After your diagnosis, your physical therapist will work with you to develop a personalized treatment program to begin your recovery.
How Can a Physical Therapist Help?
It is essential to get proper treatment for peroneal tendinopathy as soon as it occurs. Any muscle-tendon connection with ongoing symptoms and loss of function can become more serious. With early diagnosis, physical therapy can successfully treat peroneal tendinopathy.
Physical therapists are movement experts who provide treatments to improve quality of life. Treatment programs can include exercise, hands-on care, and patient education. Your physical therapist will design a targeted treatment program to speed your recovery. Your physical therapist’s evaluation will determine the program they create for you. They will also consider your goals for a safe return to sport or daily activities.
Your personal treatment program may include:
Patient education. Your physical therapist will teach you how to gradually increase and maintain your training regimen. This guidance will help reduce any chance of future injury.
Symptom management. Your physical therapist will help you identify and avoid symptoms related to painful movements of the peroneal muscle-tendon complex. Ice, ice massage, or moist heat may be used for pain management. You may also receive treatments like iontophoresis (medication delivered through an electrically-charged patch) and ultrasound.
Use of proper footwear and orthotics. Your physical therapist will recommend proper footwear for the activities you enjoy to ensure your ankles and feet get the support needed. It also may be necessary to get fitted for a custom foot orthotic (corrective inserts for your shoes) to reduce stress on your tendons.
Manual therapy. Your physical therapist may use hands-on techniques (manual therapy) to gently mobilize the joints in your foot, ankle, and lower leg. Soft-tissue mobilizations may be performed to loosen tightness, increase circulation, and relieve pain and swelling.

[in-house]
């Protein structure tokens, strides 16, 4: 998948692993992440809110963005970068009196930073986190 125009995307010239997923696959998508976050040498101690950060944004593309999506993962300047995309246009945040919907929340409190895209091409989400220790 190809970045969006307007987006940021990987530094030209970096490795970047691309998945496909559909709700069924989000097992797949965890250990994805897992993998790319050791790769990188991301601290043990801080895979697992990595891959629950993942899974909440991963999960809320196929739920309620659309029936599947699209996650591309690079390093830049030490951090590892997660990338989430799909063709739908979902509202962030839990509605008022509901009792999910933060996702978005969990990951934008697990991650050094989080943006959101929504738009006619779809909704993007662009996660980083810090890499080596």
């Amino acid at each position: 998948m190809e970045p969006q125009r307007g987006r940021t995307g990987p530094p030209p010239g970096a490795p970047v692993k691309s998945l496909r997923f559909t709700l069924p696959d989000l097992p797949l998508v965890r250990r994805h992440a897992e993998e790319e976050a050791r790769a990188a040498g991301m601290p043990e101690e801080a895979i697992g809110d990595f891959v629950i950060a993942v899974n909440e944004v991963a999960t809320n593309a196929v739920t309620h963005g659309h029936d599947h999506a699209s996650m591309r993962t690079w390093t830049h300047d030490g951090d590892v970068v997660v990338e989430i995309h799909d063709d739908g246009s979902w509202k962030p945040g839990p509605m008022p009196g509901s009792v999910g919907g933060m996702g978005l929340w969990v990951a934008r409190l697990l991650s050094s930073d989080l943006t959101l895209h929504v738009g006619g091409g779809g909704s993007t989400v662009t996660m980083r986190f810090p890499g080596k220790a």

Range-of-motion exercises. You will learn exercises to help the ankle, foot, and toes move properly. These exercises will help improve the way you walk or run. Stretching exercises will help ease any tightness in the calf muscles and the tissues at the bottom of the foot.
Strengthening exercises. Walking or running on uneven surfaces (grass, sand, gravel, or trails) requires a lot of strength to avoid added stress on the ankle. Your physical therapist may teach you resistance exercises with bands, weights, or medicine balls. These exercises will strengthen your ankle, foot, and lower leg muscles. Your exercise program will be based on your specific condition, needs, and goals.
Functional training. As your symptoms, strength, and motion improve, your physical therapist will help you return to your previous level of activity. You may learn sport-specific exercises to improve your movements. Your physical therapist also will design a personal home-exercise program for you to continue to perform after your physical therapy sessions have ended. Following your home program will help you maintain and continue to build your ankle and foot strength.
Can This Injury or Condition Be Prevented?
Peroneal tendinopathy may be prevented by:
- Keeping the entire leg strong and flexible, including the hip, knee, and ankle.
- Choosing proper footwear for running and walking activities.
- Slowly increasing your running and walking mileage or speed.
- Gradually adding hills or uneven terrain to your exercise route.
- Changing footwear when necessary to ensure proper support for your ankles and feet.